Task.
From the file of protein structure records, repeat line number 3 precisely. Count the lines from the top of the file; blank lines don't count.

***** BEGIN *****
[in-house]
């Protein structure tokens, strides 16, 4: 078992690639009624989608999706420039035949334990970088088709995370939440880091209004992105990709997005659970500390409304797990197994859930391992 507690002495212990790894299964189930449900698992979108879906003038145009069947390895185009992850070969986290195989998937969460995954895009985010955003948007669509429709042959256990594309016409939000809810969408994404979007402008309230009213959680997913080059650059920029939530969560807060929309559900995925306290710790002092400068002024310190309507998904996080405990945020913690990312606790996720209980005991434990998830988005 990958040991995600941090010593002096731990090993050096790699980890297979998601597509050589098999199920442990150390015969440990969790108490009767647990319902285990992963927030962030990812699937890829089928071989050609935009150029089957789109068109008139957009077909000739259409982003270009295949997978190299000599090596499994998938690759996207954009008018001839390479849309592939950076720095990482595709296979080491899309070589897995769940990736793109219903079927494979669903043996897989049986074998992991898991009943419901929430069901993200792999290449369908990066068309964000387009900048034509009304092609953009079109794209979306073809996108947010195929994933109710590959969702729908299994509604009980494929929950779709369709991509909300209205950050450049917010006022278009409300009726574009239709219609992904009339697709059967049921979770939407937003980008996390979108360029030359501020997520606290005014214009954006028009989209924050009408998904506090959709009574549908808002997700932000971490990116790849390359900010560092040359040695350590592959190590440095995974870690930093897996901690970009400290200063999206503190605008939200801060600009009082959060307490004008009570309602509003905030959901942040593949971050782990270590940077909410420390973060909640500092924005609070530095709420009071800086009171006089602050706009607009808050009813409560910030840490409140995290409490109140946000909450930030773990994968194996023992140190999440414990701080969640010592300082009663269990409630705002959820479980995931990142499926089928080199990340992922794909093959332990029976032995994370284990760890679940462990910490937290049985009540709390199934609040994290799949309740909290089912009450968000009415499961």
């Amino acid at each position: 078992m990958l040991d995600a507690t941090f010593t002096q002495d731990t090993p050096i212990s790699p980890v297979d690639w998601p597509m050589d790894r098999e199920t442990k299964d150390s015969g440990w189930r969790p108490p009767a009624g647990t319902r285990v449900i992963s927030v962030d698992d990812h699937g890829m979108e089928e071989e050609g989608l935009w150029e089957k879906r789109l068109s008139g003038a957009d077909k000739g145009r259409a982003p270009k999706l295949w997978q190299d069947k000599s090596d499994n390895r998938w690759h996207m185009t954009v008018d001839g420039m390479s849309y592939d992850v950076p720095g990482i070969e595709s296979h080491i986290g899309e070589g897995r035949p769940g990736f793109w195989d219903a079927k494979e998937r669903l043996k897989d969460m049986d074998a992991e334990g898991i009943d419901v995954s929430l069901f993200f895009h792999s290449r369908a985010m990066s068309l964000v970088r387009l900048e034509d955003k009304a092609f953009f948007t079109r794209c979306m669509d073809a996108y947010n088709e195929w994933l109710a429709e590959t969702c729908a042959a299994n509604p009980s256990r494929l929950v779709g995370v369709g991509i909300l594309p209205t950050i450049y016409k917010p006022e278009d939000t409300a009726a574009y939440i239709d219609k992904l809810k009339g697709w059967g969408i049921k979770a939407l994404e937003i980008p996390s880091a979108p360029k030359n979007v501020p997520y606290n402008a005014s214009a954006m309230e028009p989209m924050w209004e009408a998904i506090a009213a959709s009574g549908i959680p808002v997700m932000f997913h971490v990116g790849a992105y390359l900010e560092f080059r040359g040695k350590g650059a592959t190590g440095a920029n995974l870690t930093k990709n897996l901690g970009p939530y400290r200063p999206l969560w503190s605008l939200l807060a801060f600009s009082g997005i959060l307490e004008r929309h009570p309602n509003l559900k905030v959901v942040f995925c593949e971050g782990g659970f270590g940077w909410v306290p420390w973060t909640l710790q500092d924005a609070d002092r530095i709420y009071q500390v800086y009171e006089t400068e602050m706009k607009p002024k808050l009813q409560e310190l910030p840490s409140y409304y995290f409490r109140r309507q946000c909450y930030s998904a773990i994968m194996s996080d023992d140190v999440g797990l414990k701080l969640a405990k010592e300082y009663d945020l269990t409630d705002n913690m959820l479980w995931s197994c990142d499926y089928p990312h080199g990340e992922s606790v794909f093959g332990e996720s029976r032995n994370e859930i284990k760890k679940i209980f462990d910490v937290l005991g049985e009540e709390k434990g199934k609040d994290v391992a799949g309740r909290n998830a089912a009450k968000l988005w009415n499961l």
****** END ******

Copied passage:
């Amino acid at each position: 078992m990958l040991d995600a507690t941090f010593t002096q002495d731990t090993p050096i212990s790699p980890v297979d690639w998601p597509m050589d790894r098999e199920t442990k299964d150390s015969g440990w189930r969790p108490p009767a009624g647990t319902r285990v449900i992963s927030v962030d698992d990812h699937g890829m979108e089928e071989e050609g989608l935009w150029e089957k879906r789109l068109s008139g003038a957009d077909k000739g145009r259409a982003p270009k999706l295949w997978q190299d069947k000599s090596d499994n390895r998938w690759h996207m185009t954009v008018d001839g420039m390479s849309y592939d992850v950076p720095g990482i070969e595709s296979h080491i986290g899309e070589g897995r035949p769940g990736f793109w195989d219903a079927k494979e998937r669903l043996k897989d969460m049986d074998a992991e334990g898991i009943d419901v995954s929430l069901f993200f895009h792999s290449r369908a985010m990066s068309l964000v970088r387009l900048e034509d955003k009304a092609f953009f948007t079109r794209c979306m669509d073809a996108y947010n088709e195929w994933l109710a429709e590959t969702c729908a042959a299994n509604p009980s256990r494929l929950v779709g995370v369709g991509i909300l594309p209205t950050i450049y016409k917010p006022e278009d939000t409300a009726a574009y939440i239709d219609k992904l809810k009339g697709w059967g969408i049921k979770a939407l994404e937003i980008p996390s880091a979108p360029k030359n979007v501020p997520y606290n402008a005014s214009a954006m309230e028009p989209m924050w209004e009408a998904i506090a009213a959709s009574g549908i959680p808002v997700m932000f997913h971490v990116g790849a992105y390359l900010e560092f080059r040359g040695k350590g650059a592959t190590g440095a920029n995974l870690t930093k990709n897996l901690g970009p939530y400290r200063p999206l969560w503190s605008l939200l807060a801060f600009s009082g997005i959060l307490e004008r929309h009570p309602n509003l559900k905030v959901v942040f995925c593949e971050g782990g659970f270590g940077w909410v306290p420390w973060t909640l710790q500092d924005a609070d002092r530095i709420y009071q500390v800086y009171e006089t400068e602050m706009k607009p002024k808050l009813q409560e310190l910030p840490s409140y409304y995290f409490r109140r309507q946000c909450y930030s998904a773990i994968m194996s996080d023992d140190v999440g797990l414990k701080l969640a405990k010592e300082y009663d945020l269990t409630d705002n913690m959820l479980w995931s197994c990142d499926y089928p990312h080199g990340e992922s606790v794909f093959g332990e996720s029976r032995n994370e859930i284990k760890k679940i209980f462990d910490v937290l005991g049985e009540e709390k434990g199934k609040d994290v391992a799949g309740r909290n998830a089912a009450k968000l988005w009415n499961l």